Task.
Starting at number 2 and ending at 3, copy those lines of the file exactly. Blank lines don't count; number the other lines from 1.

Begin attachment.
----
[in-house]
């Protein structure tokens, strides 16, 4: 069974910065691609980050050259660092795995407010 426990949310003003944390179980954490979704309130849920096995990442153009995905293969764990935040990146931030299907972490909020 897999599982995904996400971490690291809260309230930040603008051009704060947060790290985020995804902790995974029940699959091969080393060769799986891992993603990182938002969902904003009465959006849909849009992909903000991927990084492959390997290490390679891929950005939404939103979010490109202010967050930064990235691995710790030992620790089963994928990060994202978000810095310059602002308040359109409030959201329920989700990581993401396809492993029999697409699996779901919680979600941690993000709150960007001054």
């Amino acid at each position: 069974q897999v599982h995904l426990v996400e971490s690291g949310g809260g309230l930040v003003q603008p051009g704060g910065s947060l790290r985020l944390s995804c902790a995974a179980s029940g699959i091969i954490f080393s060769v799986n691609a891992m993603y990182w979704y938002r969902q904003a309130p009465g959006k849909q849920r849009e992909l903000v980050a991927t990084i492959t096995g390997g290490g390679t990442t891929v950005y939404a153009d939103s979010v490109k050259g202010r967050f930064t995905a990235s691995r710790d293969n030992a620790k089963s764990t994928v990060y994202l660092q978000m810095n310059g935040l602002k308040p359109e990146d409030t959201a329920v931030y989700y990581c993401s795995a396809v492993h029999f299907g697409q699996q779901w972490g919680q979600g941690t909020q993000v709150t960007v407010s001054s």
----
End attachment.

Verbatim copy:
């Protein structure tokens, strides 16, 4: 069974910065691609980050050259660092795995407010 426990949310003003944390179980954490979704309130849920096995990442153009995905293969764990935040990146931030299907972490909020 897999599982995904996400971490690291809260309230930040603008051009704060947060790290985020995804902790995974029940699959091969080393060769799986891992993603990182938002969902904003009465959006849909849009992909903000991927990084492959390997290490390679891929950005939404939103979010490109202010967050930064990235691995710790030992620790089963994928990060994202978000810095310059602002308040359109409030959201329920989700990581993401396809492993029999697409699996779901919680979600941690993000709150960007001054």
């Amino acid at each position: 069974q897999v599982h995904l426990v996400e971490s690291g949310g809260g309230l930040v003003q603008p051009g704060g910065s947060l790290r985020l944390s995804c902790a995974a179980s029940g699959i091969i954490f080393s060769v799986n691609a891992m993603y990182w979704y938002r969902q904003a309130p009465g959006k849909q849920r849009e992909l903000v980050a991927t990084i492959t096995g390997g290490g390679t990442t891929v950005y939404a153009d939103s979010v490109k050259g202010r967050f930064t995905a990235s691995r710790d293969n030992a620790k089963s764990t994928v990060y994202l660092q978000m810095n310059g935040l602002k308040p359109e990146d409030t959201a329920v931030y989700y990581c993401s795995a396809v492993h029999f299907g697409q699996q779901w972490g919680q979600g941690t909020q993000v709150t960007v407010s001054s």